That was an unfortunate change, because this book is not really about living luxuriously. It's about living within your means, and managing to have your bubbly on those terms. As with the first book, some of what Marjorie Hillis wrote now seems dated, but much of her advice is just as applicable today as in 1937. She was writing in the later years of the Great Depression, which by her account had begun to lift. Sometimes this book felt like it could have been written yesterday, given the economic roller-coaster that we have been riding lately (and not just in the United States).
The two books are very similar in approach, and in the tone of the writing. They tackle serious topics, offering practical advice mixed with snarky commentary. As with Live Alone and Like It, one of the main points here is that proper living takes attention and planning.
As a matter of fact, most of the people who think they're poor are right. For the feeling of poverty isn't a matter of how little money you have - it's a matter of being behind on your bills at the end of the month or not making your income stretch over the things that you want. . . What most people don't concede is that, with a little planning and a dash of ingenuity, they might have what they want. They hate to plan (planning about possibilities and daydreaming about improbabilities are not the same things), they detest the Problem anyway, and they don't want to make the effort needed to Do Anything About It. They want bubbly on their budgets - but that's about as far as they get.
This isn't very intelligent, because almost anyone with spirit can wangle a bottle of bubbly or two, and have a lot of fun besides. We are all for fun and bubbly. . .
As Hillis wrote in a later chapter, though, "The point, nowadays, is not merely to know the cost of a thing and whether you have money to pay for it, but to know whether it's worth its price to you." That is a question that I need to ask myself more often.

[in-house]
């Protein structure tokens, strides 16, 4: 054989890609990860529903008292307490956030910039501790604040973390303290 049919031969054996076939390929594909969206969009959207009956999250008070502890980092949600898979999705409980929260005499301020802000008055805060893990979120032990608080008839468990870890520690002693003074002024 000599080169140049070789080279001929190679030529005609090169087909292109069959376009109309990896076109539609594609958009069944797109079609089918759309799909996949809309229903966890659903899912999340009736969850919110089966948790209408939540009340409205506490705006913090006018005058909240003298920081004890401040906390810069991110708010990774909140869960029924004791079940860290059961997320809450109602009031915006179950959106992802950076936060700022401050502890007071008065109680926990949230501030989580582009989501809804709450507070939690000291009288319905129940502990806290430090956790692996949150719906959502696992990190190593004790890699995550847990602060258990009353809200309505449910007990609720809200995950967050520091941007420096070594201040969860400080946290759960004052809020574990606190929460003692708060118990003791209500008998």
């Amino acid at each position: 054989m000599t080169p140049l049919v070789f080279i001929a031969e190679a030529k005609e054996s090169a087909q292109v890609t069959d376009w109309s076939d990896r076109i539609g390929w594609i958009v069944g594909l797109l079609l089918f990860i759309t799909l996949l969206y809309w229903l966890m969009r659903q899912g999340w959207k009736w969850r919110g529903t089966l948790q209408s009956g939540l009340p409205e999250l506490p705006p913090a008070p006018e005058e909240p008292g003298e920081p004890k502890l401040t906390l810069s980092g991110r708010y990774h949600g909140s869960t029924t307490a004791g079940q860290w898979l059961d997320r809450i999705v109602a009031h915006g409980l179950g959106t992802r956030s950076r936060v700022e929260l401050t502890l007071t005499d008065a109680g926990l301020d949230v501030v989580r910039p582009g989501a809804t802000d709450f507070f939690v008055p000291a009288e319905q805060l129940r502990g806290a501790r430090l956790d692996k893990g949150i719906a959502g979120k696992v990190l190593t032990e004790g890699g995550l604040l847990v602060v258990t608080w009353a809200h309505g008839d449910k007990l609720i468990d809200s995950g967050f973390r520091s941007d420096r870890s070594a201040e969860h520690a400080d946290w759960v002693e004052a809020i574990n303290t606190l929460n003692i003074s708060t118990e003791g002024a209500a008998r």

The chapters that follow deal with practical matters: housing, food, budgeting, savings, and clothes. That last one is a very detailed guide to choosing clothes wisely and dressing well, in 1937, which makes it feel the most dated. I kept trying to think of films from the mid-1930s, to picture the clothes. I was sometimes a bit lost among all the requirements and the rules on color (don't buy a blue dress, brown coat, and black hat to wear together, but you can wear a canary-yellow gilet with a navy-blue suit). At least the "Little Black Dress" sounded familiar, however much its length and lines may have changed in the last 80 years.
I found two chapters particularly entertaining. "Things You Can't Afford" covers the wrong kind of economies, and ends with a quiz, "Are you thrifty or stingy?" (Apparently I am occasionally stingy.) The other is "Can You Afford a Husband?"
Well, can you? A lot of women do, and support them nicely on a small salary at that. And why not, if they want to? It may be an extravagance, but even periods of strict economy should include some extravagances if possible.Hillis admitted that a husband might be nice to have around, but she did not consider one indispensable. (Which makes me wonder a little about her own marriage.) And with all due respect to Love, a woman still had to consider the practicalities - particularly since, in the author's experience, "the most delightful people are seldom big money-makers." A woman who chooses a "non-money maker" must be prepared to support him as well as herself. In any case, for Hillis marriage didn't automatically mean the wife stayed home. Even if the husband was working, they might need two salaries - particularly if they wanted bubbly in their budget.
I am not that fond of bubbly myself, nor of orchids. I think that books are my bubbly, and this was certainly a fizzy read!